3

No, these two sentences are different, and you have to use the first sentence in 99% of cases. The first one is easy: このネックレスは買ったんですか。 Is this necklace what you bought? / Did you (really) buy this necklace? The second one is difficult: このネックレスは買うんでしたか。 Is this necklace what you would buy (instead of just looking or borrowing)? Are you ...


3

In short, できたはず or できるはずだった would imply you failed it. e.g. どうしてやらなかったのだろう、やればできたはずだ。 Why didn't I do it? I could have done it if I had tried. 昨日までにできるはずだった。しかし、今日までかかってしまった。 It should have been made by yesterday. But it took till today. And, how you consider the できるはずだ a general statement seems apt. As for できたはずだ, depending on intonation, you can ...


3

Yes, you are very correct. ~ないと is a very common usage for hypothetical future tense. I would like to just point out that in your first past tense that the "if" is actually implied by なかったら in the prior phrase, not なかった in the second, like so: 彼の支援がなかったら、ここまで進んでなかったでしょう。 and my translation If it were not for his support, we probably would not have ...


3

このページを見ると、 約束・予定されている用事の内容、時間の用途などを説明するとき動詞の辞書形で修飾節を作る。 とありますので、このルールは、「『約束・予定されている用事の内容、時間の用途』やそれに準ずる内容のことをいう場合には辞書形を使いなさい」ということだと思います。 以下の文章は全部おかしいですか。Are these wrong? 朝ごはんを 食べた 時間 映画を 見た 約束 市役所へ 行った 用事 「朝ご飯を食べた時間」は、おかしくないと思います。この場合は、「時間の用途」(the time for doing some activity) ではなく、「その行動をする時間」(the time when an action takes place) ...


2

過去のことを話す場合は、埋め込み表現は主節の動詞の時点を基準にして、 「た」を使ったら、過去の過去 「する」や「しようとする」などだったら、同じ過去の時点のことや過去から見た未来のこと っていうことですよね? そうです。 埋め込み表現のテンスは主節の動詞によって変化するでしょう?(いわゆる相対テンス?) そうです。 -「相対テンス(Relative Tense)」-> The time of main sentence -「絶対テンス(Absolute Tense)」-> The time of speech 埋め込み表現のテンスは、主節(main clause)/主文{しゅぶん}(main sentence)の出来事が起こった時点(at the ...


2

These verbs are generally used in the past tense possibly through connotation of a static, perfective state. If you want to emphasize a present imperfective aspect, such as when expressing a subjective opinion that you just came up with that very moment, you can use 優れている. In this sense you can even use 優れていた if it happened in the past. バルサに敗れたシメオネ、「...


2

Formally, you use 「ナニナニと言{い}いました。」. This is the original/basic one and I think you know it. 部長{ぶちょう}はそのパソコンを使わない{つかわない}と言いました。 Manager said don't use that PC. In order to make a quote to be sounds more like a quote, you can use って instead of と, like「ナニナニって言いました」 / ナニナニって言いました」 As you said about drama, friends and friends don't talk formally, it will ...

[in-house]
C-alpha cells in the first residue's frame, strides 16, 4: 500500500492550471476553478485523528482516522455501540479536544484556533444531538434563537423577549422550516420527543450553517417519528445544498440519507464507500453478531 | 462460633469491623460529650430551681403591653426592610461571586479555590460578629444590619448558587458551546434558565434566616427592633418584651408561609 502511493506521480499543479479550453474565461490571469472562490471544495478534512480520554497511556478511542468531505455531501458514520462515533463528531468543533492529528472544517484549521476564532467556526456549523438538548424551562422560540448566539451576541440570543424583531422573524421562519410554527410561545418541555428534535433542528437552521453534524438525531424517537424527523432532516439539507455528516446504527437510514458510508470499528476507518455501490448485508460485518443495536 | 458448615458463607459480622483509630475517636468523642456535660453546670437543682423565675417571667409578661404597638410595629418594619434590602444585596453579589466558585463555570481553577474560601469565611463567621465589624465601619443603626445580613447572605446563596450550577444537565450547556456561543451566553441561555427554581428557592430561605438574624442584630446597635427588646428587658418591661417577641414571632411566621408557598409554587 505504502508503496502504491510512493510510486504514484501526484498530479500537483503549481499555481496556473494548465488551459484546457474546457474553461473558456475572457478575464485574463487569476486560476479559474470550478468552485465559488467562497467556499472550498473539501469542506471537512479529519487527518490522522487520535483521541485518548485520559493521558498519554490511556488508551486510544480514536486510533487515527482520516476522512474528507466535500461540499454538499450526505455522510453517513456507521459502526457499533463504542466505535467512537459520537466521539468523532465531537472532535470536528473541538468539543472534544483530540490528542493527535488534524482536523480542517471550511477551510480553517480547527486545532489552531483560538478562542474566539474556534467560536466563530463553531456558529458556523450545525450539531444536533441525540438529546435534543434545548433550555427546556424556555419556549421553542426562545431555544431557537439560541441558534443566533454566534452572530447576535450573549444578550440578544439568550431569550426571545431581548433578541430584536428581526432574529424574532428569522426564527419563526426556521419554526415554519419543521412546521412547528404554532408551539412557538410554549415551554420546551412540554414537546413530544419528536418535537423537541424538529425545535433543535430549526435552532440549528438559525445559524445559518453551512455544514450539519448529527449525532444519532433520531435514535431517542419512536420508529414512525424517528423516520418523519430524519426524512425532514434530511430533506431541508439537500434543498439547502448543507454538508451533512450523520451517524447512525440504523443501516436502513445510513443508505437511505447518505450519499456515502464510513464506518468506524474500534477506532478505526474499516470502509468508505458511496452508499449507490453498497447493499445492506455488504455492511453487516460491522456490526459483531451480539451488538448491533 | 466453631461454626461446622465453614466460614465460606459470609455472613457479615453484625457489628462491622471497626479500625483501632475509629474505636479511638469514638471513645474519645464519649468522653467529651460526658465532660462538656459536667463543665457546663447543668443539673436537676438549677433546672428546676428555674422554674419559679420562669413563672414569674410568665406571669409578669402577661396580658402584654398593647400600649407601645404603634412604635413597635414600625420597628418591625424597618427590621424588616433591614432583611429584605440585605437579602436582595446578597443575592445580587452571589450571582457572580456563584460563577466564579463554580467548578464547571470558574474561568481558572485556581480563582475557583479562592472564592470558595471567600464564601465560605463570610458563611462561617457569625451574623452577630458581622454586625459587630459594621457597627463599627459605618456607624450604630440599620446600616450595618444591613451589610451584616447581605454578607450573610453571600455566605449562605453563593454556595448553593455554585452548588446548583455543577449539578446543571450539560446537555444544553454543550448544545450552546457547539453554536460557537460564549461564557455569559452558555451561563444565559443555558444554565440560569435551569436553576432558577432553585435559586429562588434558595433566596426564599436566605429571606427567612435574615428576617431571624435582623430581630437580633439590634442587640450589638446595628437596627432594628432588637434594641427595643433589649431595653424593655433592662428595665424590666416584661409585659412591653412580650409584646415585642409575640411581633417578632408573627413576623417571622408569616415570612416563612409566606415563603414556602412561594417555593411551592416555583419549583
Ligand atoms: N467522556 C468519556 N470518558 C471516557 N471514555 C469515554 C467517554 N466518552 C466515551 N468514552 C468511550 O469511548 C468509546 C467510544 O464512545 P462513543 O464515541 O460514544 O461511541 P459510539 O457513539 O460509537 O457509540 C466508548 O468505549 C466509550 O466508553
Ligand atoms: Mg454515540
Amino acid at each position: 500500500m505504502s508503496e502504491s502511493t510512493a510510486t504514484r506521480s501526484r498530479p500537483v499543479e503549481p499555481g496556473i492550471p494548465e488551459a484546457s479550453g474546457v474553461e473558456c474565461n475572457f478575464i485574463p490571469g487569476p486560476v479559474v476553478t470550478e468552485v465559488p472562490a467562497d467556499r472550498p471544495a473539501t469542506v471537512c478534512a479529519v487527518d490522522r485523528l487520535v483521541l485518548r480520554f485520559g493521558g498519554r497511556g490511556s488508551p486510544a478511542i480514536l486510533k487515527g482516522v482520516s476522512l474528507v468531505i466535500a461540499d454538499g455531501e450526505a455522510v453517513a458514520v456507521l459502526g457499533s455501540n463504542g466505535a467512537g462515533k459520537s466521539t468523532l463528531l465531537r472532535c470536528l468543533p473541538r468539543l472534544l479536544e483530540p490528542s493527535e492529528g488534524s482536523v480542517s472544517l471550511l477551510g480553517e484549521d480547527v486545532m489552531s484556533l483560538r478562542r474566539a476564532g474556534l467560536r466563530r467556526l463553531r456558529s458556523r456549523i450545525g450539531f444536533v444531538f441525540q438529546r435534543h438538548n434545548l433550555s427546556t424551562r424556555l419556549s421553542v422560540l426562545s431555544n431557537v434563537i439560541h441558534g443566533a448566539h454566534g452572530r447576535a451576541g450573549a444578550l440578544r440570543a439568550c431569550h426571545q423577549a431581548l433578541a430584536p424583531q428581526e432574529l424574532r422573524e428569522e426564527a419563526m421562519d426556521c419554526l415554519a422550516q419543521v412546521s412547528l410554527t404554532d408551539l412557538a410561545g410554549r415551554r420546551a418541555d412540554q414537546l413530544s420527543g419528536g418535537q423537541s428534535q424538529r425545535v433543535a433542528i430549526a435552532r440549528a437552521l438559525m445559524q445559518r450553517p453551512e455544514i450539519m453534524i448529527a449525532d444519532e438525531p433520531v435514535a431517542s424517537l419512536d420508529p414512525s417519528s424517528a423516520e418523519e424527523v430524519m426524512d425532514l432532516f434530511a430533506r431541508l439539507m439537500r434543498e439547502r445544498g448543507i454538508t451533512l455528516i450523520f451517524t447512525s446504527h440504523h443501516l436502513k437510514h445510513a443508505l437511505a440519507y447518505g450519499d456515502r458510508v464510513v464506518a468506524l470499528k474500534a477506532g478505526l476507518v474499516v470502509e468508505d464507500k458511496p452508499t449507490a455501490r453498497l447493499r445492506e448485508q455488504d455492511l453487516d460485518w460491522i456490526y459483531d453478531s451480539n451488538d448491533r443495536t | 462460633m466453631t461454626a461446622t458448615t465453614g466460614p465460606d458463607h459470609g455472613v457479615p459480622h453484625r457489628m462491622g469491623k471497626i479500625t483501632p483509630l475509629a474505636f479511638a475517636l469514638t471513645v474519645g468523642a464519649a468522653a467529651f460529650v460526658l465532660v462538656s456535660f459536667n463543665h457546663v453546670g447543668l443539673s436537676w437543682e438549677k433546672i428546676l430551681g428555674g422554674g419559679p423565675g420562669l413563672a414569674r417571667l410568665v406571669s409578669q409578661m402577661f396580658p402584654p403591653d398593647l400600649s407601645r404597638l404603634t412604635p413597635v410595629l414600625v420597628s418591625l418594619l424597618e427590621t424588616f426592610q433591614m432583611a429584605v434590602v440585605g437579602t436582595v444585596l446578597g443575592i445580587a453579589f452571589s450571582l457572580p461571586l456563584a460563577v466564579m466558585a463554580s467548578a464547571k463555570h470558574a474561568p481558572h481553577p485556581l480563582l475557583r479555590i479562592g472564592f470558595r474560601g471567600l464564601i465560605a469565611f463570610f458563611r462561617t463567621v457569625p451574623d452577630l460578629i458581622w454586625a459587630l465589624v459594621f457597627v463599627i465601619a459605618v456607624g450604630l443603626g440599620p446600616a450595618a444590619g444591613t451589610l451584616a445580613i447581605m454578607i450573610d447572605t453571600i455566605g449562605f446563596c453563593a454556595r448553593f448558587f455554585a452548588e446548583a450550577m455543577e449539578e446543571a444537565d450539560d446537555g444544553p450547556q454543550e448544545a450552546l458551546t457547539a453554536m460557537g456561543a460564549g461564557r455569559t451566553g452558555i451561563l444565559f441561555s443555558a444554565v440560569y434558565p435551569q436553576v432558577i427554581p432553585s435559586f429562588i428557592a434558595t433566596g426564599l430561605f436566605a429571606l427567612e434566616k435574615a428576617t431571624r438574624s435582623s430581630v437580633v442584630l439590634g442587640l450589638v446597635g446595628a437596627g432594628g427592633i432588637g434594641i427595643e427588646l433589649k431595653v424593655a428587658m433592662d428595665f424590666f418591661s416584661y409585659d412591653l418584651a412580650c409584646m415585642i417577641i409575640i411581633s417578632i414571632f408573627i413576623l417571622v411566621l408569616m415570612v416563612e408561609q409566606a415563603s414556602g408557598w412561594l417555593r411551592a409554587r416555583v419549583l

2

First of all the tense in Japanese is different from English, and the verbal auxiliary た represents past and completion. As your teacher says, "来月、富士山に行った時、富士山を見たいです" is natural. I think this た doesn't mean "past" but "completion". This た can be used for a future thing. For example, 来週の金曜日に、仕事が終わったら、お酒を飲みましょう (Let's drink after work next Friday).


2

The past-tense ~た時 pattern is used when the action is completed relative to the main clause. The present-tense ~る時 pattern is used when the action has not yet been completed relative to the main clause. A common example to illustrate the difference: 日本に行くとき、カメラを買った。 On the way to Japan, I bought a camera. (The action of "going" isn't complete yet.) ...


2

Here are my interpretations of the four sentences, in the listed order. (1) If [you] (are going to) buy a tape recorder, [I] expect [them] to give [you] tapes. (Statement of expected outcome. Here I would interpret the tapes to come with the recorder.) (2) If [you] bought a tape recorder, [I] expect [them] to give [you] tapes. (Statement of expected ...


2

The negative past forms are: なかった なかったです ありませんでした In 1 and 2, the tense change is already realised by ない→なかった, and です just acts as a helper to add politeness. なかったでした does not exist because です will not inflect to show tense since it's just a politeness helper here. In 3, the tense change is realised by でした, but note that in the case of present tense, ...


2

nouns だった (was) is the past tense of だ (to be). 卵{たまご}だ (it is an egg), 卵{たまご}だった (it was an egg). There are two kinds of adjectives in Japanese the i-adjectives and the na-adjectives. i-adjectives i-adjectives all end in い. e.g. 面白{おもしろ}い (to be fun), 楽{たの}しい (to be interesting), 速{はや}い (to be fast). To make these adjectives past tense we remove the ...


2

The second sentence is grammatically correct. When you ask "does it make sense", you are asking if it is semantically feasible. The first is Grammatically: (subject) might quit the company. Semantically: (subject) could be first or third person. The second is Grammatically: (subject) might have quit the company. Semantically: Normally, (subject) ...


1

Grammar wise it requires the attachment "hazu desu" (means should be... plus other connotations), the present continuous verb(te form)+iru ... read this page by Maggiesensei for hazu desu. page for -teiru She is awesome in my opinion, and her pages are filled with examples as well as incredible explanations! My translation would probably be of the ...